Further Warning Letter with multiple Deviations to a Korean Company

On 16 April, the FDA published another Warning Letter to a Korean manufacturer of over-the-counter topical medicines. Similar deficiencies had already been observed at this manufacturer during an inspection in July 2017. The current Warning Letter lists the following deficiencies:


1. A product manufactured by the company is a healing ointment for dry skin. However, the ingredients and raw materials used in its manufacture were insufficiently tested for their content and possible contamination. Some of the components with a risk of contamination with ethylene or diethylene glycol were not tested on a batch basis. This includes the testing of glycerol and certain other high risk drug ingredient for which a United States Pharmacopeia (USP) limit test is required to ensure that these ingredients meet the relevant safety limits for DEG or EC levels. In its Warning Letter, the FDAS points out that the use of ingredients contaminated with DEG or EG has led to several fatal cases of poisoning in humans worldwide. Therefore, the FDA had recently updated its guidance "Testing of Glycerin, Propylene Glycol, Maltitol Solution, Hydrogenated Starch Hydrolysate, Sorbitol Solution, and Other High-Risk Drug Components for Diethylene Glycol and Ethylene Glycol".

2. In addition, C&T Dream had failed to implement adequate written procedures for production and process controls designed to ensure the identity, strength, quality, and purity of the products manufactured. The production and process controls in place were not validated, making it impossible to demonstrate that they were capable of consistently producing an OTC drug product with defined quality characteristics. The FDA assumes that without process validation, the soundness of the design and the state of control of a process throughout its life cycle cannot be assessed. The FDA states at this point: "Each key stage of a manufacturing process must be adequately designed and ensure the quality of raw materials, in-process materials, and finished drug products. Process qualification studies include intensive monitoring and testing during each major process step to characterise variations within a batch and evaluate batches to determine whether an initial control condition has been achieved. Successful process qualification studies are required prior to commercial distribution. Thereafter, continuous, vigilant monitoring of process performance and product quality is required to ensure stable manufacturing operations throughout the product life cycle."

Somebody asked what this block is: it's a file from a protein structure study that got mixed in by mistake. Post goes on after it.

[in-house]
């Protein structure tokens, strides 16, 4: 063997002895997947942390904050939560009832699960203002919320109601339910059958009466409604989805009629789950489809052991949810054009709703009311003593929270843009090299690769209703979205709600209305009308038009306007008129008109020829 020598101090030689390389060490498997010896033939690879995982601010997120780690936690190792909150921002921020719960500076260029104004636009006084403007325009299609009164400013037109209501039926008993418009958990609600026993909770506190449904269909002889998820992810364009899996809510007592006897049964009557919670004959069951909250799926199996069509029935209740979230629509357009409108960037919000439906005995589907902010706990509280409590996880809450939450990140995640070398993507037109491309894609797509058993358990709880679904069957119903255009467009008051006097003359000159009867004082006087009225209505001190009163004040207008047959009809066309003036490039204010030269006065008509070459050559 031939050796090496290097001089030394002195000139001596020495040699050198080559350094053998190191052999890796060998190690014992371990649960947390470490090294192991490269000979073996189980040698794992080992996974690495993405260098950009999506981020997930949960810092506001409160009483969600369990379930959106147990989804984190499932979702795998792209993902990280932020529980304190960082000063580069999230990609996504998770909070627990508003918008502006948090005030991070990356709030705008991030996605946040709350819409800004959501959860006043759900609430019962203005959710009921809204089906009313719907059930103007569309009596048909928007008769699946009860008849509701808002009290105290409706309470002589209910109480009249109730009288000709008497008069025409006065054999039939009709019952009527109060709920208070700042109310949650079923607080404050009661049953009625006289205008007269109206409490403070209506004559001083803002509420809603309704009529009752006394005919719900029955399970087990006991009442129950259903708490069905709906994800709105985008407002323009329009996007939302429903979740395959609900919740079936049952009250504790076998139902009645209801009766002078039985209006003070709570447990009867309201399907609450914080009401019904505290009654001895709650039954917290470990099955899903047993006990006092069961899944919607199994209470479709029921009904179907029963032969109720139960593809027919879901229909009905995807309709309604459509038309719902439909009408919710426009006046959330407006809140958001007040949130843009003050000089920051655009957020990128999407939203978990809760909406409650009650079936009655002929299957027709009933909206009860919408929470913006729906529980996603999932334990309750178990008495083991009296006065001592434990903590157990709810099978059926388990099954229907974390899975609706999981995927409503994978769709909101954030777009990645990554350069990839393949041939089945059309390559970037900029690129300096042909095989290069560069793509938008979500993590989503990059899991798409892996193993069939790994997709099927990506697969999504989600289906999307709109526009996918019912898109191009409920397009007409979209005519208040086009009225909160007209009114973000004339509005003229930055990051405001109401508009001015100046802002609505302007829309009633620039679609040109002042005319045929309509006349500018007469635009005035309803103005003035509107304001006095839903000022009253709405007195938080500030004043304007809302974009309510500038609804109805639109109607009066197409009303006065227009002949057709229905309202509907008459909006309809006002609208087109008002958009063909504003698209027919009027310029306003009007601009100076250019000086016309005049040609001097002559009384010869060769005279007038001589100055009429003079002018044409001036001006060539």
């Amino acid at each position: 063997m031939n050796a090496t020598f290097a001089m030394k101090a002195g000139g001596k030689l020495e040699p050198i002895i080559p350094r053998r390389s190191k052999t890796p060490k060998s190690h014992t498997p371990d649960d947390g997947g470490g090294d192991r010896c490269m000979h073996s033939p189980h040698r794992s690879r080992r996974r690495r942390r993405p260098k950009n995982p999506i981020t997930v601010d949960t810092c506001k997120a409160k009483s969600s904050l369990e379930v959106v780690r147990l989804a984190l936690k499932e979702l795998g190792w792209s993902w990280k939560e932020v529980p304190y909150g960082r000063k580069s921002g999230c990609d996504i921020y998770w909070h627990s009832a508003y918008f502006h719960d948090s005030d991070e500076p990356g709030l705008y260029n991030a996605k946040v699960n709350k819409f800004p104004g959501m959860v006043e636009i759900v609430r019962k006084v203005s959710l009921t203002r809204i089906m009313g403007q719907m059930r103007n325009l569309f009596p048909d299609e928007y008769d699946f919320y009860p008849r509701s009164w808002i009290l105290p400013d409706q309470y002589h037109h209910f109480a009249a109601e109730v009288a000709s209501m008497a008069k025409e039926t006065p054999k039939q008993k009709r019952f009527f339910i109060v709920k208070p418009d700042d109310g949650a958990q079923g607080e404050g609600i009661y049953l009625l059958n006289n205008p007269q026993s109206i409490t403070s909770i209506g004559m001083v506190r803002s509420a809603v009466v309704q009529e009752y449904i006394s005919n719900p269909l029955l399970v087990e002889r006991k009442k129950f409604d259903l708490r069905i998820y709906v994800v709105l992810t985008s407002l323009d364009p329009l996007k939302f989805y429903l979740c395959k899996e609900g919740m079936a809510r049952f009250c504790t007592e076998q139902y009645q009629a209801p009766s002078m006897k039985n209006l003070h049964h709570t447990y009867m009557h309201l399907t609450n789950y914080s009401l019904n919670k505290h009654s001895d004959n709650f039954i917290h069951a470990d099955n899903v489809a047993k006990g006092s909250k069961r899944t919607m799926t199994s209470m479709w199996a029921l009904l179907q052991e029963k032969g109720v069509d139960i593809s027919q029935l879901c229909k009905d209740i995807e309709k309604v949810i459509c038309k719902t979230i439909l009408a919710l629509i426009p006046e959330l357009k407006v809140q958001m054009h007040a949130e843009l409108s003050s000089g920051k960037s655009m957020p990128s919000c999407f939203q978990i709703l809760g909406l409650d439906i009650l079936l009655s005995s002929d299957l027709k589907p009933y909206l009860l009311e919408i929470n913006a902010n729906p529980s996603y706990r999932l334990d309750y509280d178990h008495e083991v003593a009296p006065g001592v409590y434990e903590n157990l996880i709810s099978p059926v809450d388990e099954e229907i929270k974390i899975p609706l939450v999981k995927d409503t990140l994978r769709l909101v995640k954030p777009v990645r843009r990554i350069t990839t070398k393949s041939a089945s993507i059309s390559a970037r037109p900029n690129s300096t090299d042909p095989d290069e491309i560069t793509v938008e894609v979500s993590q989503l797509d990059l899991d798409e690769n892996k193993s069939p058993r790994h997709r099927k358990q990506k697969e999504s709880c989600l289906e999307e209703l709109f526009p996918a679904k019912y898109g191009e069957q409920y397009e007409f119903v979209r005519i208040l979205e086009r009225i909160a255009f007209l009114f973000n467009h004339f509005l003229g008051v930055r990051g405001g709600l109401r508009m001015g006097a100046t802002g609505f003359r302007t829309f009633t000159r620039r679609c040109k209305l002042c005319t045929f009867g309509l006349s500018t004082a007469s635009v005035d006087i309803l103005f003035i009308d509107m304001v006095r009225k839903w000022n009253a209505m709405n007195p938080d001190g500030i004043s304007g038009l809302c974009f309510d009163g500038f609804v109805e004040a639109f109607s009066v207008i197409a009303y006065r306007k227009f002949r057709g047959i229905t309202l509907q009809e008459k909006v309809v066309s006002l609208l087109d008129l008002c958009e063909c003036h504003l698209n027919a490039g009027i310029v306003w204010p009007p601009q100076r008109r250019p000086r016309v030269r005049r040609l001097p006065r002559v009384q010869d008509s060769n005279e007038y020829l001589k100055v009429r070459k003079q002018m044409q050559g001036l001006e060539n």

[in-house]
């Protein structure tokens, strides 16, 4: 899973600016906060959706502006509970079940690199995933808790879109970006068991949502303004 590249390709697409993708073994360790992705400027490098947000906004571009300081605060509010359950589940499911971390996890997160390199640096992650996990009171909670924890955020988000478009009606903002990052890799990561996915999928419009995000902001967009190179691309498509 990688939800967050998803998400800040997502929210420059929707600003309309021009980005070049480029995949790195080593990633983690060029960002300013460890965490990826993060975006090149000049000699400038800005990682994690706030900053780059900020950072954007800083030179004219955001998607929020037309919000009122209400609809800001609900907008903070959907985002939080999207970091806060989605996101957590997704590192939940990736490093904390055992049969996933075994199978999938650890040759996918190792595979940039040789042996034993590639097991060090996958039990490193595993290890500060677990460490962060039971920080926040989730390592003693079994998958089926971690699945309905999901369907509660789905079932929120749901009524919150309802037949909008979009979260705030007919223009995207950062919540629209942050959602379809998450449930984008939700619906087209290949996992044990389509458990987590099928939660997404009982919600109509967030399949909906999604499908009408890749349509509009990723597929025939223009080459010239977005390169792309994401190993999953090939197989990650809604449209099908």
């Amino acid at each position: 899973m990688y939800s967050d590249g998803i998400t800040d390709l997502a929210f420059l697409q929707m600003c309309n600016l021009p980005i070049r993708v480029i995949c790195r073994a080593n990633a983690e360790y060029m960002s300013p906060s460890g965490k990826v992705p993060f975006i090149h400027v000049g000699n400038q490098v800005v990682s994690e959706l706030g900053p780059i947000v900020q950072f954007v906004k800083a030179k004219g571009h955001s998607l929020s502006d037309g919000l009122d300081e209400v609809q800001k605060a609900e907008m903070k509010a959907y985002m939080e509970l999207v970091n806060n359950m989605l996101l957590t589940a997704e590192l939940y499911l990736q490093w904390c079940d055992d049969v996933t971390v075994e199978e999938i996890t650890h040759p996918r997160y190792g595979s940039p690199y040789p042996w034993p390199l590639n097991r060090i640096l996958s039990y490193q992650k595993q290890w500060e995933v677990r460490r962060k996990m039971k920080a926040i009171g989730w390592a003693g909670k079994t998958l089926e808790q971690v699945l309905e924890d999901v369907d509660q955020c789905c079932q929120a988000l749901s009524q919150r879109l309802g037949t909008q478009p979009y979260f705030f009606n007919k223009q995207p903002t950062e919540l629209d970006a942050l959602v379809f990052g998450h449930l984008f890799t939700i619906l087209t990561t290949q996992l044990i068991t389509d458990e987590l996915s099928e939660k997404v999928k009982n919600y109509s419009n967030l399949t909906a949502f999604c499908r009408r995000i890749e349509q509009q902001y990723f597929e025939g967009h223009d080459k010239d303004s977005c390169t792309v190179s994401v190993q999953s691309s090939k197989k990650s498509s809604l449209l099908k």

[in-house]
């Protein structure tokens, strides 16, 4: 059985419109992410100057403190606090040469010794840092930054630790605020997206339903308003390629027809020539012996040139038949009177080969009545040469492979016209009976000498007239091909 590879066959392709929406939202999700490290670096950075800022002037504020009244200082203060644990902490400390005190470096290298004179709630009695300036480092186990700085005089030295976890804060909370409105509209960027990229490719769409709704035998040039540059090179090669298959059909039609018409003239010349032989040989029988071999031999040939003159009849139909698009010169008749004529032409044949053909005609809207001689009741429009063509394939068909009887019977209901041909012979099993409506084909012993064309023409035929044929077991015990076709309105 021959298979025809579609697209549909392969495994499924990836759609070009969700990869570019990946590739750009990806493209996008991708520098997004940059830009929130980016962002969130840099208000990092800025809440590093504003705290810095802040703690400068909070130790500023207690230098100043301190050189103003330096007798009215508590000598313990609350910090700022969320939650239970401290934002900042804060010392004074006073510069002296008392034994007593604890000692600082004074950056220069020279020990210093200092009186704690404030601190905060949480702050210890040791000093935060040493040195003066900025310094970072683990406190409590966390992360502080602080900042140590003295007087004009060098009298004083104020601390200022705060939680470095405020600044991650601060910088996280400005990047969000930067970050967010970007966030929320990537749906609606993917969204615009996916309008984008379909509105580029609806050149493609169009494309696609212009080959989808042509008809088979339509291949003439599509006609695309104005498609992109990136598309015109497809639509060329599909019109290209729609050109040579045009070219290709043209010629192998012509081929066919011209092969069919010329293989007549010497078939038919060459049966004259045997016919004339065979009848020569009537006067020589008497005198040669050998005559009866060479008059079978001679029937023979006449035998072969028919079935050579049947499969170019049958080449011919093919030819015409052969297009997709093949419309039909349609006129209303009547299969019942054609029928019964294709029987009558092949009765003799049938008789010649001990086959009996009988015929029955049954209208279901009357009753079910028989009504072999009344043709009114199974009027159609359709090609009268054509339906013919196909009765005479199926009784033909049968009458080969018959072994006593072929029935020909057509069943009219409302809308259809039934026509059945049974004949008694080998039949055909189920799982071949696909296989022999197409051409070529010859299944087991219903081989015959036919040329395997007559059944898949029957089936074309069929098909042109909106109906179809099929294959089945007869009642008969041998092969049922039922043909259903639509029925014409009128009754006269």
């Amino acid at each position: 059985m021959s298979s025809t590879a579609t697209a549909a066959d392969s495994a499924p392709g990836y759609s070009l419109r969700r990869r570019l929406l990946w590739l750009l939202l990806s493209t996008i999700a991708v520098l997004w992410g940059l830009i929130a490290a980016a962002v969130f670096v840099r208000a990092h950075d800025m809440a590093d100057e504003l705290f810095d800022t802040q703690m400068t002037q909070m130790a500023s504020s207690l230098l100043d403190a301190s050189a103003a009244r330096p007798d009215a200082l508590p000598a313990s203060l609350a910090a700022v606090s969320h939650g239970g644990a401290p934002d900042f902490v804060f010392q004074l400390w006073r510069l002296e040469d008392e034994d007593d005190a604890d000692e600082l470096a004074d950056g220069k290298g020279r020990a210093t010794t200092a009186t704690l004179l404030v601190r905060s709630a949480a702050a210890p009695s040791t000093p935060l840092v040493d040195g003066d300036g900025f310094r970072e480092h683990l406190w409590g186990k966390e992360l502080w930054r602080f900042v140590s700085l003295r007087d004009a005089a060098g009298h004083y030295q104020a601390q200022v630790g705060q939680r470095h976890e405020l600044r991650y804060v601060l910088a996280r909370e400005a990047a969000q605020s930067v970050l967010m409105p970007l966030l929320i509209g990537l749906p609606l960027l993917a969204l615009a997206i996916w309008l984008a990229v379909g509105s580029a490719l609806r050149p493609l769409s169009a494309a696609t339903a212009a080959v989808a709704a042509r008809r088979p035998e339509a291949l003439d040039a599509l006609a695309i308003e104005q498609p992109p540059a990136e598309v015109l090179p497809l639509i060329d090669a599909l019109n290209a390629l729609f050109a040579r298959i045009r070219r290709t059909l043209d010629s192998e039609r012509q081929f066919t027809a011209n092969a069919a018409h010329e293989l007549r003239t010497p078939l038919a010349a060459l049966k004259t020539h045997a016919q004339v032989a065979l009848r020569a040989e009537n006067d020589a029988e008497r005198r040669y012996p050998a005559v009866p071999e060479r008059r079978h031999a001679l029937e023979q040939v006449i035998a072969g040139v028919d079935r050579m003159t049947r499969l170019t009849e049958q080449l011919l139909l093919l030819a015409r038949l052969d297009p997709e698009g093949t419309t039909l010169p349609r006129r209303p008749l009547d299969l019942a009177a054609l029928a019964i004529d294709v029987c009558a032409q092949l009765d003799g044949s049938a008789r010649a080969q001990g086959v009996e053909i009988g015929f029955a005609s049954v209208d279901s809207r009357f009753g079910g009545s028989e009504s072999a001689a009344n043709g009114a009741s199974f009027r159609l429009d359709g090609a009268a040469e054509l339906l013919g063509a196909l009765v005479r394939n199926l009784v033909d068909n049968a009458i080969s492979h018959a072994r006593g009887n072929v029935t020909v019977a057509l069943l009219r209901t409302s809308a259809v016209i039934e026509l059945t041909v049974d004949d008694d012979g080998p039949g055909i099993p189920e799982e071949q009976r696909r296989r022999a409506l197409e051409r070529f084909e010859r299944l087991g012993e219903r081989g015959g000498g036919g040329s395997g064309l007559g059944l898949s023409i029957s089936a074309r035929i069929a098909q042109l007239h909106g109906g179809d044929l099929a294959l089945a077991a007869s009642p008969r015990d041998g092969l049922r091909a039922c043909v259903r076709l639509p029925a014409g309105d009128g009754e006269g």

3. A third deficiency concerned the buildings used for the manufacture, processing, packaging or storage of medicinal products, which were not in an appropriate condition or were not maintained in an appropriate condition. In addition to water damage and mould-like substances in the entrance area of the R&D centre, the inspectors also discovered a leaking ceiling in the area of the floor storage in the R&D centre. Plastic sheeting was simply attached to the ceiling to contain the leak.  In its letter, the FDA emphasises that the facility and buildings are in good condition and that hygienic conditions must be maintained in order to protect the drugs from possible contamination.

Current status

Although the company had proposed specific corrective actions after the previous inspection, the repeated failures show that the management's supervision and control over the manufacture of medicines is inadequate.
Currently, the manufacturer has probably stopped production for the US market, but it is also on the FDA's list for import warnings. The FDA points out that the deficiencies must be remedied before products can be resupplied to the USA and that the FDA must be notified in advance of any desired resumption of imports.

Further details can be found directly in the FDA's Warning Letter.

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